Oil prices climbed by more than $1 a barrel on Monday, supported by output cuts and signs of gradual demand recovery amid easing coronavirus curbs, with U.S. oil showing no signs of last month's contract expiry price rout.
Brent crude LCOc1 was up $1.06, or 3.3%, at $33.56 a barrel by 0452 GMT, after touching its highest since April 13, Reuters said.
U.S. West Texas Intermediate crude CLc1 was up $1.29, or 4.4%, at $30.72 a barrel, after rising to its highest since March 16.
The June WTI contract expires on Tuesday, but there was little indication of WTI repeating the historic plunge below zero seen last month on the eve of the May contract's expiry amid signs that demand for crude and derived fuels is recovering from its nadir.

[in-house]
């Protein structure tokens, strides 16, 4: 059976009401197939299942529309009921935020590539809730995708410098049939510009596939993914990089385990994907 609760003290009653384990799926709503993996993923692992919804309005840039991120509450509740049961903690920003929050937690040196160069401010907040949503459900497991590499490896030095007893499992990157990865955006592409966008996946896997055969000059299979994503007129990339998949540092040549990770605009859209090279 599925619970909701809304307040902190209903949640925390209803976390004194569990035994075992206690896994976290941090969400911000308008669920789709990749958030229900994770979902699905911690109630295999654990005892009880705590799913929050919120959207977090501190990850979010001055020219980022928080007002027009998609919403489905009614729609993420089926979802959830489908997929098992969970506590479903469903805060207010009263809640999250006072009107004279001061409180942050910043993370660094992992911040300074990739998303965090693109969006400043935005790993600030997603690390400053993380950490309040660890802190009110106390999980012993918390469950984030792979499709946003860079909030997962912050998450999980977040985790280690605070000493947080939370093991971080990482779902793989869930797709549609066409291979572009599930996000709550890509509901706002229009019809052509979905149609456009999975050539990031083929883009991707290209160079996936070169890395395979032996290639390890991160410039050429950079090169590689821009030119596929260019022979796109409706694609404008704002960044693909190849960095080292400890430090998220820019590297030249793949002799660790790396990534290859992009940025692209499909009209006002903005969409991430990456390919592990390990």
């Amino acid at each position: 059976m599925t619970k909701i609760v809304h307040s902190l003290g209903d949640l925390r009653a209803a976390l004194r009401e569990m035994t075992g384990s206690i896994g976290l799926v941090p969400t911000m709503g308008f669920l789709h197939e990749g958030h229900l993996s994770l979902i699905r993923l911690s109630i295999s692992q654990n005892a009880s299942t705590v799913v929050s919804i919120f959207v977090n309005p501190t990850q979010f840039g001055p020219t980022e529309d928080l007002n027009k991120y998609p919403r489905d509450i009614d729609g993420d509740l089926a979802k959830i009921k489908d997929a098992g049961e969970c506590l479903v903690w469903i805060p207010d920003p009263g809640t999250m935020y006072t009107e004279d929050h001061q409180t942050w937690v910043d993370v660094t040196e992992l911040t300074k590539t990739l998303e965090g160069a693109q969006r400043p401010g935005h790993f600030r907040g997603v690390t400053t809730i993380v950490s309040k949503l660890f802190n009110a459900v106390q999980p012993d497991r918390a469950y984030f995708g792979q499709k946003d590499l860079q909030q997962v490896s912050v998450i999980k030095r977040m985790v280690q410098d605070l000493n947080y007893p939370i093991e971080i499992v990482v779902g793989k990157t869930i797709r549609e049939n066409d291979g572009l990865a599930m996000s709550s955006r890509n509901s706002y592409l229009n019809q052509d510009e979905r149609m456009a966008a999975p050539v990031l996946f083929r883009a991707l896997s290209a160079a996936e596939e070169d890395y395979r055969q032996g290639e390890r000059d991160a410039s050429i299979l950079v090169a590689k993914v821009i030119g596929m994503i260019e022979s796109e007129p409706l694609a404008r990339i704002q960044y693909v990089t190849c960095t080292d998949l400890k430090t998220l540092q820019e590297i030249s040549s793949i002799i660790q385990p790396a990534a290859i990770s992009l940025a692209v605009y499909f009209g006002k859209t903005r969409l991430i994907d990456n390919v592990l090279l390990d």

Production is also falling as U.S. energy firms cut the number of oil and natural gas rigs operating to an all-time low for a second consecutive week. That partly helped ease concerns about the WTI contract's delivery point in Cushing, Oklahoma, running out of space.